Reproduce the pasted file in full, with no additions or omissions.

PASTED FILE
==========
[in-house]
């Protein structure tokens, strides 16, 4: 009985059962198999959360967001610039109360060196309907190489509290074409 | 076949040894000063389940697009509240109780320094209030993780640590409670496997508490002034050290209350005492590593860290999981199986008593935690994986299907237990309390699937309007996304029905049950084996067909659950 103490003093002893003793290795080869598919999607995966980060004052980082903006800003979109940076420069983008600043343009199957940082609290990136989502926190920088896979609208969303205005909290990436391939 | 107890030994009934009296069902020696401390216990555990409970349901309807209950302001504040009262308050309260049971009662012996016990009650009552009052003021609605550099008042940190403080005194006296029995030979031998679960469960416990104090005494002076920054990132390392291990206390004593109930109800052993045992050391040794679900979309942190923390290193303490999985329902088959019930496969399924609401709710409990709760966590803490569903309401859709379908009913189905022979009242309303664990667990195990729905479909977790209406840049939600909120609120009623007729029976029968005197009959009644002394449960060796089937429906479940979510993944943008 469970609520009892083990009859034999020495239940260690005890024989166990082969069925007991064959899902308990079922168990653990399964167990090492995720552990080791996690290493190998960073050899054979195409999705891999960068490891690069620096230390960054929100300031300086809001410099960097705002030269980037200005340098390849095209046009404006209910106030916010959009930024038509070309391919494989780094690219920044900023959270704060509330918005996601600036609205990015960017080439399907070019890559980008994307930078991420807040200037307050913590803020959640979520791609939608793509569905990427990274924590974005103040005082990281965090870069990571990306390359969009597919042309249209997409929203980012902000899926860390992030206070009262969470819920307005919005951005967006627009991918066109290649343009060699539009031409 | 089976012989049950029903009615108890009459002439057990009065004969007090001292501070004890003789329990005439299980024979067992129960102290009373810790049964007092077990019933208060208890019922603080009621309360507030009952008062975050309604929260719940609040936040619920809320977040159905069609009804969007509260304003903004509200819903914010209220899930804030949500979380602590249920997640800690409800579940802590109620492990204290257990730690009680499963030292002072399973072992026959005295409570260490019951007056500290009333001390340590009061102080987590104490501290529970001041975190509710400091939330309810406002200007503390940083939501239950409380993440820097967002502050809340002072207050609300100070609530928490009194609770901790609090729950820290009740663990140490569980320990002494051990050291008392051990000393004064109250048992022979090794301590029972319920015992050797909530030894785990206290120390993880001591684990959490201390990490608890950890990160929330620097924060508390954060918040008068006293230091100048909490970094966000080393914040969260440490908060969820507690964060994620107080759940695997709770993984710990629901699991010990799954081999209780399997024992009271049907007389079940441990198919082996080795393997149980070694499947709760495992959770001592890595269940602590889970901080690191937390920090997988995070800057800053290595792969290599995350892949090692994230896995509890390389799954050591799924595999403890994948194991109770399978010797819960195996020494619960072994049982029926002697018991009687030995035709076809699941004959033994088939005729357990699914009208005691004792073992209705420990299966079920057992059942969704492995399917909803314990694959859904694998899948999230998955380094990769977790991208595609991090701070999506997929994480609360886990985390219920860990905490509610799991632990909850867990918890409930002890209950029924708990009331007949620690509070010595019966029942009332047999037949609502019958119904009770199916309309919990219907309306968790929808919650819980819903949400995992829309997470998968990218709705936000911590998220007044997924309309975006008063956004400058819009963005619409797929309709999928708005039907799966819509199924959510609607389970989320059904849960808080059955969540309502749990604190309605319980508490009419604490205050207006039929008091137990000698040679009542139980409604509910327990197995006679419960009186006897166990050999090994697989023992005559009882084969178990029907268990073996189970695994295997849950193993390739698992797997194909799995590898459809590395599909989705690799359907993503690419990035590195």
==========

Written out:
[in-house]
């Protein structure tokens, strides 16, 4: 009985059962198999959360967001610039109360060196309907190489509290074409 | 076949040894000063389940697009509240109780320094209030993780640590409670496997508490002034050290209350005492590593860290999981199986008593935690994986299907237990309390699937309007996304029905049950084996067909659950 103490003093002893003793290795080869598919999607995966980060004052980082903006800003979109940076420069983008600043343009199957940082609290990136989502926190920088896979609208969303205005909290990436391939 | 107890030994009934009296069902020696401390216990555990409970349901309807209950302001504040009262308050309260049971009662012996016990009650009552009052003021609605550099008042940190403080005194006296029995030979031998679960469960416990104090005494002076920054990132390392291990206390004593109930109800052993045992050391040794679900979309942190923390290193303490999985329902088959019930496969399924609401709710409990709760966590803490569903309401859709379908009913189905022979009242309303664990667990195990729905479909977790209406840049939600909120609120009623007729029976029968005197009959009644002394449960060796089937429906479940979510993944943008 469970609520009892083990009859034999020495239940260690005890024989166990082969069925007991064959899902308990079922168990653990399964167990090492995720552990080791996690290493190998960073050899054979195409999705891999960068490891690069620096230390960054929100300031300086809001410099960097705002030269980037200005340098390849095209046009404006209910106030916010959009930024038509070309391919494989780094690219920044900023959270704060509330918005996601600036609205990015960017080439399907070019890559980008994307930078991420807040200037307050913590803020959640979520791609939608793509569905990427990274924590974005103040005082990281965090870069990571990306390359969009597919042309249209997409929203980012902000899926860390992030206070009262969470819920307005919005951005967006627009991918066109290649343009060699539009031409 | 089976012989049950029903009615108890009459002439057990009065004969007090001292501070004890003789329990005439299980024979067992129960102290009373810790049964007092077990019933208060208890019922603080009621309360507030009952008062975050309604929260719940609040936040619920809320977040159905069609009804969007509260304003903004509200819903914010209220899930804030949500979380602590249920997640800690409800579940802590109620492990204290257990730690009680499963030292002072399973072992026959005295409570260490019951007056500290009333001390340590009061102080987590104490501290529970001041975190509710400091939330309810406002200007503390940083939501239950409380993440820097967002502050809340002072207050609300100070609530928490009194609770901790609090729950820290009740663990140490569980320990002494051990050291008392051990000393004064109250048992022979090794301590029972319920015992050797909530030894785990206290120390993880001591684990959490201390990490608890950890990160929330620097924060508390954060918040008068006293230091100048909490970094966000080393914040969260440490908060969820507690964060994620107080759940695997709770993984710990629901699991010990799954081999209780399997024992009271049907007389079940441990198919082996080795393997149980070694499947709760495992959770001592890595269940602590889970901080690191937390920090997988995070800057800053290595792969290599995350892949090692994230896995509890390389799954050591799924595999403890994948194991109770399978010797819960195996020494619960072994049982029926002697018991009687030995035709076809699941004959033994088939005729357990699914009208005691004792073992209705420990299966079920057992059942969704492995399917909803314990694959859904694998899948999230998955380094990769977790991208595609991090701070999506997929994480609360886990985390219920860990905490509610799991632990909850867990918890409930002890209950029924708990009331007949620690509070010595019966029942009332047999037949609502019958119904009770199916309309919990219907309306968790929808919650819980819903949400995992829309997470998968990218709705936000911590998220007044997924309309975006008063956004400058819009963005619409797929309709999928708005039907799966819509199924959510609607389970989320059904849960808080059955969540309502749990604190309605319980508490009419604490205050207006039929008091137990000698040679009542139980409604509910327990197995006679419960009186006897166990050999090994697989023992005559009882084969178990029907268990073996189970695994295997849950193993390739698992797997194909799995590898459809590395599909989705690799359907993503690419990035590195």